Frank Curzio: But now, if you listen to those calls, they’re going to start returning money back to investors. They’re starting to make a fortune, and they’re seeing massive, massive demand, which is going to continue because Europe’s not going to put themselves in that place anymore. But we’re talking about many, many, many years of demand.

Frank Curzio: So if you’re looking within oil, if you think you missed it or whatever, I mean, the oil service companies have not gone up as much. They’re kind of trading, I believe, at 52-week highs. I mean, oil has pulled back over the past week or so. We have a name in our portfolio, probably going to add to it. We’re doing very well with it. We took a hard position. But that’s where you’re going to find a lot of value within the oil industry and also on this pullback in natural gas. Holy cow. I mean, natural gas has pulled back incredibly.

Frank Curzio: Daniel and I are going to talk a lot about that tomorrow. We do have a lot of companies reporting earnings, especially the largest technology companies. But we want to talk a little bit more about oil, which is cool.

Frank Curzio: But Exxon is a buy. I mean, it’s pulling back after these amazing earnings probably because investors are expecting a large buyback announcement. They didn’t get it. But that’s going to come. Dividends over 3%. It’s going to be raised every year. Massive, massive amounts of free cash flow. They’re going to be investing everywhere. Just a staple should be part of your portfolio. I mean, kudos to Daniel who has been riding the XOM train from the low 50s where he recommended it to our Dollar Stock Club portfolio, mid-2021. Great, great call by him and he lets me know about it every single day, which is cool. Actually, Daniel’s like me. He’ll talk more about his losers than his winners.

Frank Curzio: But seriously, great call and just a name that should be a staple in your portfolio because if you’re looking at just going forward, I mean, the tailwinds are going to continue. They’re going to continue for these companies. You’re going to see massive international drilling, which Exxon has a lot of exposure to. Also, US and the Permian, they’re just operating, firing on all cylinders. And those investments and that money dividends are going to be raised, continue to be raised, and they will buy back stock in the future. So, just a name that makes a lot, a lot of sense over the next few years, especially if you are a buy and hold type of person.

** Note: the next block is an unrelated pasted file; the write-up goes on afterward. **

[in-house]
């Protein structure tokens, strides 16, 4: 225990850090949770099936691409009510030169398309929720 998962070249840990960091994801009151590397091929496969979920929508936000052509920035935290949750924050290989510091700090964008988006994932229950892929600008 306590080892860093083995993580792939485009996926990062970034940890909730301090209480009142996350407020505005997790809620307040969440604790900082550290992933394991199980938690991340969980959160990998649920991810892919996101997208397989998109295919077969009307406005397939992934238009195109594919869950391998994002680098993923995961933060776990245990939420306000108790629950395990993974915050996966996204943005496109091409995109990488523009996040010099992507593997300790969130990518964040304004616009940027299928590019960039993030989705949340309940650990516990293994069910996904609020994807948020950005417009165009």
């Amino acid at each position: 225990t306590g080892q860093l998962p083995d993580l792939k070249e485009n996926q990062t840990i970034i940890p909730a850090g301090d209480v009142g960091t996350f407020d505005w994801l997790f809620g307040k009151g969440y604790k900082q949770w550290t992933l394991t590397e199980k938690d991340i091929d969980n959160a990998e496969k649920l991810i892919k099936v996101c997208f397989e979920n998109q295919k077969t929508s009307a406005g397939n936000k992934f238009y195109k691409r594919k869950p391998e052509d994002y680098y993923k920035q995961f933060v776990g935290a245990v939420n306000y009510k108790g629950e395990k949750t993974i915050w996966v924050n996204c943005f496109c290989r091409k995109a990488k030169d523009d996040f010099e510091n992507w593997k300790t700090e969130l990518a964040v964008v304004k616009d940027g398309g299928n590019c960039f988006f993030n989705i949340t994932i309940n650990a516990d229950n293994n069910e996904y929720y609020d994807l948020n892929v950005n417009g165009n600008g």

Frank Curzio: Now, before I get to the next staple that I believe should be in everyone’s long and hold portfolio or buy and hold portfolio, I want to talk about an amazing company called Masterworks who created a model, which is tokenization, which you should be familiar with since we did that with our company, Curzio Research, where you could buy shares in our company. We sold off a small piece. That’s what it is. Tokenization is selling off a piece of an asset to investors.

Frank Curzio: And why is this revolutionary? For Masterworks, what their model focuses on is blue chip art. So, blue chip art used to be available to the ultra-rich only like Basquiat, Andy Warhol, Banksy, Picasso, all those names that you studied that you’ll never ever own and own a piece unless you’re worth an absolute fortune. But now, through tokenization, Masterworks provides a platform for anyone to buy a piece of some of the finest art in the world and hold it like a stock, which is important because it offers you an alternative asset class because art has been one of the best forming assets outpacing S&P 500 real estate and gold over the past 26 years, believe it or not.

Frank Curzio: Again, this is a market that isn’t open to everyone. Well, now it is. So, learn more about this platform, actually see the fine art pieces that you can invest in right now. You can go to www.masterworks.com. That’s www.masterworks.com.